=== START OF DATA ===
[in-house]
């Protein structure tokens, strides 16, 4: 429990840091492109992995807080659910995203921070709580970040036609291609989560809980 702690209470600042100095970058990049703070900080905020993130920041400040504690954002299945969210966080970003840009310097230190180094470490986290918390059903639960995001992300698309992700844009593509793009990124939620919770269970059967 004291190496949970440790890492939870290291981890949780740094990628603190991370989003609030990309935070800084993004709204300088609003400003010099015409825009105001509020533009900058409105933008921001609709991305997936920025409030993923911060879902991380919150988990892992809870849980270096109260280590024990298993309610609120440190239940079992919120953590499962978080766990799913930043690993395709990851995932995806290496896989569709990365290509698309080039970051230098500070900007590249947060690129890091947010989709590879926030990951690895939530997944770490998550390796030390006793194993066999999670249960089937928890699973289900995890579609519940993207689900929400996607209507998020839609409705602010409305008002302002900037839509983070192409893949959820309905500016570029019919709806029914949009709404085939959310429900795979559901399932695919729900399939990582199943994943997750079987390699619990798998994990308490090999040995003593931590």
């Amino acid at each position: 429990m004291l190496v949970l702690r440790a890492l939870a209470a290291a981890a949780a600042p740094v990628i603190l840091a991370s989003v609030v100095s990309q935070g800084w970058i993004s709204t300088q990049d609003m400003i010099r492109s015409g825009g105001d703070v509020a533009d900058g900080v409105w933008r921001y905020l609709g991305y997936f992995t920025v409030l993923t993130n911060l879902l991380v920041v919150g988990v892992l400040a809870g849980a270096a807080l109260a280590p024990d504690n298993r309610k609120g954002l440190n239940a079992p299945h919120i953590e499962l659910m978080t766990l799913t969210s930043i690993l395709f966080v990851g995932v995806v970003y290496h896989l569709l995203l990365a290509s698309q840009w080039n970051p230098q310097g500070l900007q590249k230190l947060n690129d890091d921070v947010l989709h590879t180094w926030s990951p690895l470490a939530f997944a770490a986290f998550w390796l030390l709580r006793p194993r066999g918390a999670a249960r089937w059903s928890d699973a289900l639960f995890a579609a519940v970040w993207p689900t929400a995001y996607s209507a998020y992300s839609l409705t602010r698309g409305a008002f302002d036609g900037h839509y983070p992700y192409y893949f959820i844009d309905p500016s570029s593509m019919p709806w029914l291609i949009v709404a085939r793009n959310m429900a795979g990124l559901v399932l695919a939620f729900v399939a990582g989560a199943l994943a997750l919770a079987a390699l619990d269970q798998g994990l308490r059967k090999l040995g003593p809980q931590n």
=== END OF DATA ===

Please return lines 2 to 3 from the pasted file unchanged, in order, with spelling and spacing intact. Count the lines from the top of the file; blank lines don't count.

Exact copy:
């Protein structure tokens, strides 16, 4: 429990840091492109992995807080659910995203921070709580970040036609291609989560809980 702690209470600042100095970058990049703070900080905020993130920041400040504690954002299945969210966080970003840009310097230190180094470490986290918390059903639960995001992300698309992700844009593509793009990124939620919770269970059967 004291190496949970440790890492939870290291981890949780740094990628603190991370989003609030990309935070800084993004709204300088609003400003010099015409825009105001509020533009900058409105933008921001609709991305997936920025409030993923911060879902991380919150988990892992809870849980270096109260280590024990298993309610609120440190239940079992919120953590499962978080766990799913930043690993395709990851995932995806290496896989569709990365290509698309080039970051230098500070900007590249947060690129890091947010989709590879926030990951690895939530997944770490998550390796030390006793194993066999999670249960089937928890699973289900995890579609519940993207689900929400996607209507998020839609409705602010409305008002302002900037839509983070192409893949959820309905500016570029019919709806029914949009709404085939959310429900795979559901399932695919729900399939990582199943994943997750079987390699619990798998994990308490090999040995003593931590």
């Amino acid at each position: 429990m004291l190496v949970l702690r440790a890492l939870a209470a290291a981890a949780a600042p740094v990628i603190l840091a991370s989003v609030v100095s990309q935070g800084w970058i993004s709204t300088q990049d609003m400003i010099r492109s015409g825009g105001d703070v509020a533009d900058g900080v409105w933008r921001y905020l609709g991305y997936f992995t920025v409030l993923t993130n911060l879902l991380v920041v919150g988990v892992l400040a809870g849980a270096a807080l109260a280590p024990d504690n298993r309610k609120g954002l440190n239940a079992p299945h919120i953590e499962l659910m978080t766990l799913t969210s930043i690993l395709f966080v990851g995932v995806v970003y290496h896989l569709l995203l990365a290509s698309q840009w080039n970051p230098q310097g500070l900007q590249k230190l947060n690129d890091d921070v947010l989709h590879t180094w926030s990951p690895l470490a939530f997944a770490a986290f998550w390796l030390l709580r006793p194993r066999g918390a999670a249960r089937w059903s928890d699973a289900l639960f995890a579609a519940v970040w993207p689900t929400a995001y996607s209507a998020y992300s839609l409705t602010r698309g409305a008002f302002d036609g900037h839509y983070p992700y192409y893949f959820i844009d309905p500016s570029s593509m019919p709806w029914l291609i949009v709404a085939r793009n959310m429900a795979g990124l559901v399932l695919a939620f729900v399939a990582g989560a199943l994943a997750l919770a079987a390699l619990d269970q798998g994990l308490r059967k090999l040995g003593p809980q931590n």